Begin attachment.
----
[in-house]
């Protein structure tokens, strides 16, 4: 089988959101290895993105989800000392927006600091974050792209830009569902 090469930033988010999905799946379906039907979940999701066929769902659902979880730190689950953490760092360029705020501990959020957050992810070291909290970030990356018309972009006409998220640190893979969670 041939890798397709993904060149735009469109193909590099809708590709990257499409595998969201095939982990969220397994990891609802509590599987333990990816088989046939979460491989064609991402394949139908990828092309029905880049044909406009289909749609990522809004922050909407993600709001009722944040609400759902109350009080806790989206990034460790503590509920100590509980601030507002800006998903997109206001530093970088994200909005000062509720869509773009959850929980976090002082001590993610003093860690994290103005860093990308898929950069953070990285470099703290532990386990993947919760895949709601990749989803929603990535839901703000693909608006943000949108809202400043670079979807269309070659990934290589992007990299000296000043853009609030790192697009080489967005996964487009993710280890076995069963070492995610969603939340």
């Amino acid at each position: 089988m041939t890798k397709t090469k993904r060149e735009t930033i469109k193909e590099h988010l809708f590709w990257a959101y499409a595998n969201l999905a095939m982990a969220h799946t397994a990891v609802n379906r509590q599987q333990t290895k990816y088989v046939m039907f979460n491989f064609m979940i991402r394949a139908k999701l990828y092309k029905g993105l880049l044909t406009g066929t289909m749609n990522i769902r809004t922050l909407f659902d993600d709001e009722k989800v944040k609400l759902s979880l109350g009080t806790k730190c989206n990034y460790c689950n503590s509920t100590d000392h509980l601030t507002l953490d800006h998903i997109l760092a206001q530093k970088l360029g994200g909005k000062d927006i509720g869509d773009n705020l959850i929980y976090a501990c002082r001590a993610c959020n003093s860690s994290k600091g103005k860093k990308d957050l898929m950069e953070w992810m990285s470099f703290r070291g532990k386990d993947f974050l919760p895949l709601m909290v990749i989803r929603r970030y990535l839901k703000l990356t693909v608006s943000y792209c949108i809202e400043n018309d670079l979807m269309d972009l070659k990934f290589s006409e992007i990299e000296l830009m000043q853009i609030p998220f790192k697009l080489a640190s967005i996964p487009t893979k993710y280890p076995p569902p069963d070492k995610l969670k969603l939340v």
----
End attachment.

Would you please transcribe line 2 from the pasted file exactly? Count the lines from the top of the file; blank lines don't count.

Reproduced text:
């Protein structure tokens, strides 16, 4: 089988959101290895993105989800000392927006600091974050792209830009569902 090469930033988010999905799946379906039907979940999701066929769902659902979880730190689950953490760092360029705020501990959020957050992810070291909290970030990356018309972009006409998220640190893979969670 041939890798397709993904060149735009469109193909590099809708590709990257499409595998969201095939982990969220397994990891609802509590599987333990990816088989046939979460491989064609991402394949139908990828092309029905880049044909406009289909749609990522809004922050909407993600709001009722944040609400759902109350009080806790989206990034460790503590509920100590509980601030507002800006998903997109206001530093970088994200909005000062509720869509773009959850929980976090002082001590993610003093860690994290103005860093990308898929950069953070990285470099703290532990386990993947919760895949709601990749989803929603990535839901703000693909608006943000949108809202400043670079979807269309070659990934290589992007990299000296000043853009609030790192697009080489967005996964487009993710280890076995069963070492995610969603939340």